The funding for the London Underground and the city’s bus networks was hit much harder that similar services in other world cities.
Much was made when it was revealed last year just how close to running out of funds TfL was.
Although they had managed to reduce its deficit from around £1.5bn to around £127m at the beginning of last year, this blew up to around £2bn when the effects of the virus were felt.
As the lockdown bit and millions of Londoners shifted to work from home, the number of passengers completely dropped off.
This meant no money was coming in from ticket sales and other sources of income also dried up such as advertising.
Between April and June TfL’s revenue plummeted by around 90 per cent.
Many industries have been devastated by the pandemic so no one would blame you if London’s transport system didn’t stand out.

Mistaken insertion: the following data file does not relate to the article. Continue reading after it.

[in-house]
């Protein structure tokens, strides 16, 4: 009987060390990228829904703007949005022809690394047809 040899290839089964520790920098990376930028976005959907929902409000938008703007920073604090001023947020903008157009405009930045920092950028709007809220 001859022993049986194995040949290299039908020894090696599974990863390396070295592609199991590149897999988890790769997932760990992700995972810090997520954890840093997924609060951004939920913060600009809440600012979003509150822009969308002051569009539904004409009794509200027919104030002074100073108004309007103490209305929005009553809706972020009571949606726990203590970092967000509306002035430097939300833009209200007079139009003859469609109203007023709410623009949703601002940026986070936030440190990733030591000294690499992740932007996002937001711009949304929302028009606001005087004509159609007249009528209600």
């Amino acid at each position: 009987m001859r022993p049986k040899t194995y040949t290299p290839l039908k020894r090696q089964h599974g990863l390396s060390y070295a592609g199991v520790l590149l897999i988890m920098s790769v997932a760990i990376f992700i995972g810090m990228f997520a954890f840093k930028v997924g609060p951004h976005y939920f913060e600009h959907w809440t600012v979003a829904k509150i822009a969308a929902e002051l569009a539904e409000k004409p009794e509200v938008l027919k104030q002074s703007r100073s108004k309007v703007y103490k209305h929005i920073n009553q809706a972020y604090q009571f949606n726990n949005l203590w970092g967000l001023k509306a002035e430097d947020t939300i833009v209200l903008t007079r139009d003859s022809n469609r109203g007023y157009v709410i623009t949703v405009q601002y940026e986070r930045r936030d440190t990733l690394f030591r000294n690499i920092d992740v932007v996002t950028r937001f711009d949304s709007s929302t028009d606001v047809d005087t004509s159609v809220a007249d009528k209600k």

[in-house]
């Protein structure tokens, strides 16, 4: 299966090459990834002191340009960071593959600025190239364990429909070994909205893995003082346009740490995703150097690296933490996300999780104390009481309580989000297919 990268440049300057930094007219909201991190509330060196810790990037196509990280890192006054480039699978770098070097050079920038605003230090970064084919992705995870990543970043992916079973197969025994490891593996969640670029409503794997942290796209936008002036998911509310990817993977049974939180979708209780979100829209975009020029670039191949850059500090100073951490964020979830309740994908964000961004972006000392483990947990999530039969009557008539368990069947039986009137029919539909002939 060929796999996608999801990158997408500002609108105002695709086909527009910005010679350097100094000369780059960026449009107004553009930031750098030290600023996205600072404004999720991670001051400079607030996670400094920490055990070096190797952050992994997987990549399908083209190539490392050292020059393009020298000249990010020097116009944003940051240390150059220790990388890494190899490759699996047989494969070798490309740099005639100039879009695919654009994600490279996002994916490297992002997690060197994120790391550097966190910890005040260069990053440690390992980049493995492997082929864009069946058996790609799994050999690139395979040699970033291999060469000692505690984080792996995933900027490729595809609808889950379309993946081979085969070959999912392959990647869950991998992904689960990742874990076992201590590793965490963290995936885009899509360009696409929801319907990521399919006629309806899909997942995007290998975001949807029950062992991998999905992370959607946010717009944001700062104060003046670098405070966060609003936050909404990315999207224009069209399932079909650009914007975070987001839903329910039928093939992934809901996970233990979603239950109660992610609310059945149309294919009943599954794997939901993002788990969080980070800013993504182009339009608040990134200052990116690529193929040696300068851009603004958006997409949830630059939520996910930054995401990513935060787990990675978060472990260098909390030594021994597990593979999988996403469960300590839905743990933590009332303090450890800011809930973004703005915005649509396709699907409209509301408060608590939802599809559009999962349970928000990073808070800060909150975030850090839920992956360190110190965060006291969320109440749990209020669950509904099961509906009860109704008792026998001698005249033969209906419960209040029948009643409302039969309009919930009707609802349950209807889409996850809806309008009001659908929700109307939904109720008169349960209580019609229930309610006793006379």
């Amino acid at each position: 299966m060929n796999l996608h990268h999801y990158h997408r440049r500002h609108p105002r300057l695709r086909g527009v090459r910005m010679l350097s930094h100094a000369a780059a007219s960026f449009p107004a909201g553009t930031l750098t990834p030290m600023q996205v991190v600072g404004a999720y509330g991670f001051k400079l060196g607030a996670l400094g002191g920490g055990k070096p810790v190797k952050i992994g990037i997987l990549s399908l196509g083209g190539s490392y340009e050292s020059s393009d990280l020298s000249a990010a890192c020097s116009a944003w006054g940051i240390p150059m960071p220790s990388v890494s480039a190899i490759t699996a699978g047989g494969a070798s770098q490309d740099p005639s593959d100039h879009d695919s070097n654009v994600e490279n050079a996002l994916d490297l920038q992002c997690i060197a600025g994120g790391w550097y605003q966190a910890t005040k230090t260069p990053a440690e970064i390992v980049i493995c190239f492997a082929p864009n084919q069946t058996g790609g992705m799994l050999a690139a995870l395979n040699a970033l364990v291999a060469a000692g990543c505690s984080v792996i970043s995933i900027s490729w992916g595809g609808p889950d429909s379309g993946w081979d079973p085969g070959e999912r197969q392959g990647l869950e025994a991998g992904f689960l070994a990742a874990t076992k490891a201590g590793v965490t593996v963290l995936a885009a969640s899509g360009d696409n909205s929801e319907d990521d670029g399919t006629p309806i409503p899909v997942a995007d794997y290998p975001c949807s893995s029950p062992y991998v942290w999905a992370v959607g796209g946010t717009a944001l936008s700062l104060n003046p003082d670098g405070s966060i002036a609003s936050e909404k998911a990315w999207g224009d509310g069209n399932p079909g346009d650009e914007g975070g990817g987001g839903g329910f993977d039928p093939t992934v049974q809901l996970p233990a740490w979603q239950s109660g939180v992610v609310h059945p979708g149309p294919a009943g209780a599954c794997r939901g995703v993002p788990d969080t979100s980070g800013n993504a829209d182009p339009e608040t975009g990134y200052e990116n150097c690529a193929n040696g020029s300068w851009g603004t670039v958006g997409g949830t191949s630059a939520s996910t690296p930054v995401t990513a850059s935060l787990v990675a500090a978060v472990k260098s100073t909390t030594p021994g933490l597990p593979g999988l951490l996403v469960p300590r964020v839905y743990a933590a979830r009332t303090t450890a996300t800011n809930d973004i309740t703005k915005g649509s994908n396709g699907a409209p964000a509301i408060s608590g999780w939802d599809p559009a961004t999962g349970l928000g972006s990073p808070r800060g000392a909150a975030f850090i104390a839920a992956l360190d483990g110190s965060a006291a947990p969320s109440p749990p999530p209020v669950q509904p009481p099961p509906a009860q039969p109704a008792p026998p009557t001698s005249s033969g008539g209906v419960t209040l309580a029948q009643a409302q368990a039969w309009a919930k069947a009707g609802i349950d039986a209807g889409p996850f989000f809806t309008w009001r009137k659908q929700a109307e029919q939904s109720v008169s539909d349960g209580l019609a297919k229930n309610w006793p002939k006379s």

But it in fact fared far worse than networks in other major cities such as New York, Hong Kong, Paris and Madrid.
This because TfL gets far more of its funding from fares rather than government grants and other sources, according to a recent independent report ordered by TfL.
In total about 72 per cent of the TfL’s operating income normally comes from ticket sales.
Compare this to the New York equivalent (Metropolitan Transportation Authority), which get just 38 per cent of its operating income from fares.
In Paris this is also 38 per cent, Hong Kong it’s 37 per cent, Singapore just 21 per cent and Madrid 47 per cent.
This meant that when the pandemic hit and passenger numbers dropped dramatically, it was TfL that was far more vulnerable.